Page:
H SUBRAMANIAM examines the major initiatives that will create promising opportunities in the water sector.
All industries that draw groundwater for their operations will now have to take a no-objection certificate (NOC) from the Central Ground Water Authority (CGWA) to extract groundwater. The CGWA has revised its 2012 guidelines on ¨evaluation of proposals for groundwater extraction¨ recently that, if enforced, could affect water-intensive industries like mineral water bottling plants or major tanker businesses operating in water-scarce or over-exploited zones. The new guidelines will ensure that several industries dependent on groundwater in severely parched parts of Uttar Pradesh, Haryana, Rajasthan and other states will be asked to reuse recycled wastewater instead of groundwater, depending on the groundwater table in their area. The Pollution Control Board has also asked for industries in certain categories to go for zero-liquid discharge (ZLD) systems, or else risk being asked to close down their operations. Textile industries in Haryana have been mandated to go for ZLD solutions. This is creating opportunities for solution providers in wastewater recycling, evaporation and water conservation.
Seawater desalination promises to offer solutions for water scarcity in the coastal areas. Tamil Nadu is planning to come up with large desalination plants in Chennai, as well as Ramanathapuram and Tuticorin. These plants are likely to be tendered and awarded in 2016, and be accompanied by a number of smaller industrial desalination plants in the power and metal sectors. Largely based on reverse osmosis membrane technology, these plants would reduce the dependence on scarce freshwater sources.
Wastewater recycling is another major area of opportunity. Currently, less than 1 per cent of the total wastewater in India is recycled. But there is increasing pressure on industries like refineries, metals, chemicals, textiles and tanneries to recycle their effluents. Opportunities are being developed where municipal sewage is being treated and supplied to industrial clusters with a PPP model.
The Union Government has been driving a few major initiatives creating opportunities in the water sector. One of these is the Smart Cities initiative, where 100 major cities are likely to come up across India with modern water supply and sanitation facilities, creating major opportunities for the sector.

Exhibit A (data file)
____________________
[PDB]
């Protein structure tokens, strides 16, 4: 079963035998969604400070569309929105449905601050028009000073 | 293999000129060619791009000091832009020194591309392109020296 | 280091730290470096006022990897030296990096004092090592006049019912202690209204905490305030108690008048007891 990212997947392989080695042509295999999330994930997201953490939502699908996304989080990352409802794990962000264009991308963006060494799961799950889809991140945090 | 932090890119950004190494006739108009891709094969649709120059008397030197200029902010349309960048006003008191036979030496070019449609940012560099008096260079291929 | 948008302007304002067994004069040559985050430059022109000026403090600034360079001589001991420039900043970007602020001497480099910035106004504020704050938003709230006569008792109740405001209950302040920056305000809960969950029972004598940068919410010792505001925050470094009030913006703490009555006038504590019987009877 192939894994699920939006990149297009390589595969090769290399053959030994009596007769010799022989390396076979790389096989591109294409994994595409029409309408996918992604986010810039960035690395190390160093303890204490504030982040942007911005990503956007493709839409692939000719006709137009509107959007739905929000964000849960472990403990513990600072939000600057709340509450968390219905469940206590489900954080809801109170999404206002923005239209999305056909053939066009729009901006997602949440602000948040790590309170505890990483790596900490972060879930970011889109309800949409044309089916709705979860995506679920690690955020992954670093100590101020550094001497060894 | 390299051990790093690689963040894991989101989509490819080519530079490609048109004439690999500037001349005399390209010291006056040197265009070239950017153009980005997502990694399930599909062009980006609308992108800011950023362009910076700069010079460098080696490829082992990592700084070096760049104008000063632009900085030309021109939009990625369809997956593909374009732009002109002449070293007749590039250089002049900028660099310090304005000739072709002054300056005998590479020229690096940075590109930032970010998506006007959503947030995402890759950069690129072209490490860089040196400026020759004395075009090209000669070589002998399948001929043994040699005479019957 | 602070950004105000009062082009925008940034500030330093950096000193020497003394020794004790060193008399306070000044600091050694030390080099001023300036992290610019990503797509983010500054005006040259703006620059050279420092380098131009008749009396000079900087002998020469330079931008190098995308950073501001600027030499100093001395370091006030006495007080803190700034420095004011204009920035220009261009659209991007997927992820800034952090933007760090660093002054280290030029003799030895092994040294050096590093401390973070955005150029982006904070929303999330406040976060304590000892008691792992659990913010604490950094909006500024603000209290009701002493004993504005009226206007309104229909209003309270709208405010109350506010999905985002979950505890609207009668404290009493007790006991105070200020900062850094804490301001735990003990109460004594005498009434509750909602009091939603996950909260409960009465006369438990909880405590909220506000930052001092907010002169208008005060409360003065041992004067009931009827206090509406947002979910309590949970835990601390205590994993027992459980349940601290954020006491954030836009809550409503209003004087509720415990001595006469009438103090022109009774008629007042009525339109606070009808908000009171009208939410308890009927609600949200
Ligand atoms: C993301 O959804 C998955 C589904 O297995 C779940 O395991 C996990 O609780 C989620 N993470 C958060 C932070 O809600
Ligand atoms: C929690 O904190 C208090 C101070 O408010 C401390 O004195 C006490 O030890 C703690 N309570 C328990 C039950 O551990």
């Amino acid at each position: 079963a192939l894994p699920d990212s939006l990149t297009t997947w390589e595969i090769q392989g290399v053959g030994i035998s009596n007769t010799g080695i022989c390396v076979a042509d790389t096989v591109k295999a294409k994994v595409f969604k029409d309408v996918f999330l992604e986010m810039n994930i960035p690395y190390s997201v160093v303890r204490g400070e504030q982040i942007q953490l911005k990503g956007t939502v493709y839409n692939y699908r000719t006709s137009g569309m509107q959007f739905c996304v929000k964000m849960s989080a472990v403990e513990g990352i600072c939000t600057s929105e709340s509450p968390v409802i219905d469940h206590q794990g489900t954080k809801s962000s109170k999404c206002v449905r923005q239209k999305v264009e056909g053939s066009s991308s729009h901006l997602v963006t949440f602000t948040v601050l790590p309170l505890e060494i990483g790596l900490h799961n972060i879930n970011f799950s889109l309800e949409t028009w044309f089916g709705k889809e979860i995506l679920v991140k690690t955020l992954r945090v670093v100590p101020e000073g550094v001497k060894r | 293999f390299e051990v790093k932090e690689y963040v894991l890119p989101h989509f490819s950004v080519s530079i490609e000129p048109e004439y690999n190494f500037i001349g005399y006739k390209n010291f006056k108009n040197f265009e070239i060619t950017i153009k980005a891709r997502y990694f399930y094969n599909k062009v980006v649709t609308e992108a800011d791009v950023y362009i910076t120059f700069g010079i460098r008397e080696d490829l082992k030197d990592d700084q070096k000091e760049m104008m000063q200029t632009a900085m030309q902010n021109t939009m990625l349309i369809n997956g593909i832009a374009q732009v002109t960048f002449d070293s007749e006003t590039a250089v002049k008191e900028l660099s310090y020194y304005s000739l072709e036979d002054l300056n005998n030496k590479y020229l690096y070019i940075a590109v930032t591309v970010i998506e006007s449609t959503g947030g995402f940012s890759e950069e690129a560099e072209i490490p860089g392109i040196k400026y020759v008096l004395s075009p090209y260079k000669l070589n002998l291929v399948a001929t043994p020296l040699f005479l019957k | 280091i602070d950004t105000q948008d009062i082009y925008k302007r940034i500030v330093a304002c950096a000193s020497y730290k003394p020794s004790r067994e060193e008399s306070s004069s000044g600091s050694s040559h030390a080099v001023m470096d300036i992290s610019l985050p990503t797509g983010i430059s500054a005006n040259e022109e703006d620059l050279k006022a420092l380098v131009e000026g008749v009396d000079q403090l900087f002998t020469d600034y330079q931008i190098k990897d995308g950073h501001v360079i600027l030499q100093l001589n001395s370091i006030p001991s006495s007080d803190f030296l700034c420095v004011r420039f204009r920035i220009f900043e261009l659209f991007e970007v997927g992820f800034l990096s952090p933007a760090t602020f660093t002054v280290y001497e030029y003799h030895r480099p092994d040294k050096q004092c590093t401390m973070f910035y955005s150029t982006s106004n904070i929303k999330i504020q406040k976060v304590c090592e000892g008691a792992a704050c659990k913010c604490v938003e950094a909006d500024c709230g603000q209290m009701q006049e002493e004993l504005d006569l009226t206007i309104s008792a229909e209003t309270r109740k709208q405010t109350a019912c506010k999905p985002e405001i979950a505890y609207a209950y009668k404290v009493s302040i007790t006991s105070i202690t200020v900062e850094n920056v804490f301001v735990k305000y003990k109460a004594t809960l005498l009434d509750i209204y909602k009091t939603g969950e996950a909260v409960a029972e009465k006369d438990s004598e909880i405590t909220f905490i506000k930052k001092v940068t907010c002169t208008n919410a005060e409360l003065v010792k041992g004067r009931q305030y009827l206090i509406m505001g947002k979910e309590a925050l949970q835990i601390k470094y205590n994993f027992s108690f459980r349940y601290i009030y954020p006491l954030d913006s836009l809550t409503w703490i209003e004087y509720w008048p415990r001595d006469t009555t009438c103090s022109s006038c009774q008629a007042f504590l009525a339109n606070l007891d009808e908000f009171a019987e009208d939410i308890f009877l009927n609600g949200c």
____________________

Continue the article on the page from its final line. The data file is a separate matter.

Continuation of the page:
Further, the Ganga river cleaning project is one of the largest environmental engineering projects in the world, and will require a number of sewage recycling, online monitoring and effluent treatment plants along the banks of the river. About 2.9 billion cu m of sewage goes into the river daily, and the Government has announced a spend of $850 million in the next five years to prevent discharge from 118 cities and towns into the river. The Ministry of Drinking Water Supply and Sanitation is also looking at a large number of community drinking water plants in rural areas to ensure safe and clean drinking water in villages. Contaminants like fluoride, arsenic, iron, nitrates and salinity would need to be removed from the groundwater.
Amid all these promising opportunities, the water sector is also grappling with problems related to slow project off-take and liquidity concerns. The sector continues to face high competition from international players and profitability levels are low. There is a shortage of well-trained and skilled manpower in engineering, project execution and operation fields.
With a total market size of about Rs 88,000 crore, the water sector is expected to grow at about 9 per cent this year. Funding from multilateral agencies and the government sector has been slow. Even as the water supply and demand mismatch continues to worsen, this key element of the infrastructure puzzle needs more attention from the government if the new year has to deliver on promises made.
About the Author:
H Subramaniam, COO, Earth Water Group, has over a decade of experience in the Indian water industry.